Prosper does Barrett’s

A story of a very special cat
Posted:  Sunday, August 13, 2017 - 3:45pm

Barrett's Park in Boothbay Harbor is a popular place for people and their dogs to spend a warm summer day. On any given day from June through September, you'll usually see kids and dogs swimming and grownups lounging in the sun, reading, having lunch at one of the picnic tables and walking – often with a dog.

But on Aug. 11, aside from all that, there was what at first glance appeared to be a miniature, cream-colored lion strolling around a picnic table – an unusual sight to see at Barrett's Park, or any other public place.

The little lion walked up to an older golden retriever, and they touched noses.

The little lion is a domestic house cat, albeit a very large one. Prosper is a Maine coon. He hails from Siberia, Maine, so his mom and dad, Susan Fridy and Nate Cushman, call him a Siberian Maine coon cat. He had recently been groomed with a lion cut.

Online research shows Maine coons and Siberians have many similarities, and there may even be a few crossbreeds out there. According to, the two breeds developed in very similar climates and both have entertaining, affectionate natures. They crave human contact and have “playful, goofy personalities, and get along well with other cats, dogs and kids.”

Siberians are commonly compared to dogs: They’ll come when called, and they like to snuggle.

Prosper’s owners said he’s most of the above, except for coming when called. Prosper is spoiled and does pretty much as he pleases. On Aug. 11, he was enjoying a leisurely day at the park. He had been driven over by Fridy, while Cushman walked over with Maggie, from their boat that is tied up at Brown's Wharf for a few weeks each summer.

There was no leash or harness attached to Prosper. He doesn't need one. Fridy let him out of the car in the parking lot across the road from the park, and he followed her, closely, to the picnic table where they parked their gear for a few hours. Prosper hung around the picnic table with his family and stuck close to Maggie. He had no fear of strange humans or dogs.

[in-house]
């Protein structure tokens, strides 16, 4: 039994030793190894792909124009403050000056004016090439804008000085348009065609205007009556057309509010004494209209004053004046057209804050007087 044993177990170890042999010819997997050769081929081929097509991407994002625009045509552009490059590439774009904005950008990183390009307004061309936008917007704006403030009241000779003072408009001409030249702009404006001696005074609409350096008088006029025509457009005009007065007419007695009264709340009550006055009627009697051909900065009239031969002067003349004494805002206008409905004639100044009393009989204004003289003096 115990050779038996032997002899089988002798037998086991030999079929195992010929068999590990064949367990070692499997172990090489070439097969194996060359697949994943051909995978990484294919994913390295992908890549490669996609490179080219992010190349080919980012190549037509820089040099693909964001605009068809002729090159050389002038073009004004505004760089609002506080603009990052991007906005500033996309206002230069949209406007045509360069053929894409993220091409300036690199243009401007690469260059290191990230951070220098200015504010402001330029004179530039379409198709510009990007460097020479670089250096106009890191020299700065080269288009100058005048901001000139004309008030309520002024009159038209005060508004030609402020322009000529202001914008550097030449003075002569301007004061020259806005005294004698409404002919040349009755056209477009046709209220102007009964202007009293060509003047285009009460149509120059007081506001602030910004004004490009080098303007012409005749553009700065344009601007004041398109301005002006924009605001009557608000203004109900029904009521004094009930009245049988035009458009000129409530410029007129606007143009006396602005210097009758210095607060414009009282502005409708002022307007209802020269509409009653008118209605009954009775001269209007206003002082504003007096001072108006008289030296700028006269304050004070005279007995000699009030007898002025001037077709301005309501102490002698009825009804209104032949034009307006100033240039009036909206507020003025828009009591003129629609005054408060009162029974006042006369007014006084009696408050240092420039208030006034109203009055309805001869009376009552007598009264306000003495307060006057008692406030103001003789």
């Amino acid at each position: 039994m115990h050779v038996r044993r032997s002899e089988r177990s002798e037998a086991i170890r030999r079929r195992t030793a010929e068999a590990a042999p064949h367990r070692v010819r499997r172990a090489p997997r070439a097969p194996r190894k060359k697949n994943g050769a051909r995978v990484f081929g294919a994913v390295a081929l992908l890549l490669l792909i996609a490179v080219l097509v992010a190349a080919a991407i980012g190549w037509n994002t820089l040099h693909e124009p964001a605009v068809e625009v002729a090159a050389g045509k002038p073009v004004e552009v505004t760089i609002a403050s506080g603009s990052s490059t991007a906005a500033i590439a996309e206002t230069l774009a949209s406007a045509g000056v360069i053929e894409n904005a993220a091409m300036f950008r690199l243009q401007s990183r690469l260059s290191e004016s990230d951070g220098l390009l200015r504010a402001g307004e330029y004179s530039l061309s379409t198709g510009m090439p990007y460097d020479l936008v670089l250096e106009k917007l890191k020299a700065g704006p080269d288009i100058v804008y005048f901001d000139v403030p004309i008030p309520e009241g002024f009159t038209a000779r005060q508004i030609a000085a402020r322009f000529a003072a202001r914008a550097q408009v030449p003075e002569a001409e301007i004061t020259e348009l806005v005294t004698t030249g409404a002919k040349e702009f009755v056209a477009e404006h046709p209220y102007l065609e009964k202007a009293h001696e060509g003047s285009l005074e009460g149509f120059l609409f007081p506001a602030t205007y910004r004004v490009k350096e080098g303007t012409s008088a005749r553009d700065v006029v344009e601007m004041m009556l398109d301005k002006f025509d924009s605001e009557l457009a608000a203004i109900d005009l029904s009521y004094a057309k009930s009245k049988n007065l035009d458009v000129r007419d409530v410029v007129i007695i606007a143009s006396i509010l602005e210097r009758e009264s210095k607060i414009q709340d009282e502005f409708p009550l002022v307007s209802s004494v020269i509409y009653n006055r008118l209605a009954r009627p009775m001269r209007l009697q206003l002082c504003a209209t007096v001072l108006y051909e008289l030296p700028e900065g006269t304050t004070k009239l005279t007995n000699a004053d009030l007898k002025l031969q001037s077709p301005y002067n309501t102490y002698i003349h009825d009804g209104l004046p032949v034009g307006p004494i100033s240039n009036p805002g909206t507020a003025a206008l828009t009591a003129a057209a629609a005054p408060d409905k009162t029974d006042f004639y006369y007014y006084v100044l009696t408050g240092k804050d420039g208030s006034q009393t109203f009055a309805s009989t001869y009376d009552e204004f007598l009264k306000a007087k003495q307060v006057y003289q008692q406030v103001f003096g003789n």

Cushman recalled Fridy had been wanting a cat for some time, but he had been opposed to the idea. He thought cats were lacking in personality. “I grew up on a dairy farm, and people were always dropping cats off,” he said. “There were always 18 or 20 cats around, always underfoot.” Around eight years ago, Susan need a hip replacement, and there were complications. In an attempt to cheer her up, Cushman agreed to get a cat. A local breeder they knew recommended the breeder in Siberia. Susan went online and found Prosper.

Prosper’s name is Nate's father's middle name. The cat has very big paws, with seven digits on each front paw, and six on each of the back. He isn’t lacking in the human contact he craves. “I had almost given up by the time Nate gave in,” Susan said. “And he fell in love with him.”

“He has a personality more like a dog,” Nate said. “He's a lot of fun.”

When it came time to leave, the four walked back to the car together. Prosper hopped in, probably looking forward to greeting all his admirers on the docks at Brown’s as he made his way to the boat.